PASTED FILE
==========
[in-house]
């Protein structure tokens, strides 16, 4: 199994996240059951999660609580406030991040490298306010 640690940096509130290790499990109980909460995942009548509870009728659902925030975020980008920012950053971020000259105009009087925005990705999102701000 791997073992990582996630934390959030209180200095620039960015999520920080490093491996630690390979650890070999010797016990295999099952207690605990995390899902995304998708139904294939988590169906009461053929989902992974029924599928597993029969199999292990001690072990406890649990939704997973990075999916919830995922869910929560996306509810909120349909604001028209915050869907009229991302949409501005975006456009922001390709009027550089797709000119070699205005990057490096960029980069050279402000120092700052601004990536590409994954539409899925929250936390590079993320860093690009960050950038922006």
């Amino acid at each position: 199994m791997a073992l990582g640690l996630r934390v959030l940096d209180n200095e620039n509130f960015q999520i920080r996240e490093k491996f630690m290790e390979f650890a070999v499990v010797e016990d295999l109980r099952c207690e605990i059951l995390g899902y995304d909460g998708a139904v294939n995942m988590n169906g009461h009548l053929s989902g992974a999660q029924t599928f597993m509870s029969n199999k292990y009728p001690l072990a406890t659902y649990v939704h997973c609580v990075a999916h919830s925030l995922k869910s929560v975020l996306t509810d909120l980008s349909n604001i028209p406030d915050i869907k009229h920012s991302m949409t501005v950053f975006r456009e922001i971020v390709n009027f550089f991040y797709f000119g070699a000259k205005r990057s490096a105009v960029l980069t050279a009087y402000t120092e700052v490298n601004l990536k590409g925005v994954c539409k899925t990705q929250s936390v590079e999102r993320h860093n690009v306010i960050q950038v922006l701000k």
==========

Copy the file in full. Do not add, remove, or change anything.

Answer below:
[in-house]
């Protein structure tokens, strides 16, 4: 199994996240059951999660609580406030991040490298306010 640690940096509130290790499990109980909460995942009548509870009728659902925030975020980008920012950053971020000259105009009087925005990705999102701000 791997073992990582996630934390959030209180200095620039960015999520920080490093491996630690390979650890070999010797016990295999099952207690605990995390899902995304998708139904294939988590169906009461053929989902992974029924599928597993029969199999292990001690072990406890649990939704997973990075999916919830995922869910929560996306509810909120349909604001028209915050869907009229991302949409501005975006456009922001390709009027550089797709000119070699205005990057490096960029980069050279402000120092700052601004990536590409994954539409899925929250936390590079993320860093690009960050950038922006």
């Amino acid at each position: 199994m791997a073992l990582g640690l996630r934390v959030l940096d209180n200095e620039n509130f960015q999520i920080r996240e490093k491996f630690m290790e390979f650890a070999v499990v010797e016990d295999l109980r099952c207690e605990i059951l995390g899902y995304d909460g998708a139904v294939n995942m988590n169906g009461h009548l053929s989902g992974a999660q029924t599928f597993m509870s029969n199999k292990y009728p001690l072990a406890t659902y649990v939704h997973c609580v990075a999916h919830s925030l995922k869910s929560v975020l996306t509810d909120l980008s349909n604001i028209p406030d915050i869907k009229h920012s991302m949409t501005v950053f975006r456009e922001i971020v390709n009027f550089f991040y797709f000119g070699a000259k205005r990057s490096a105009v960029l980069t050279a009087y402000t120092e700052v490298n601004l990536k590409g925005v994954c539409k899925t990705q929250s936390v590079e999102r993320h860093n690009v306010i960050q950038v922006l701000k």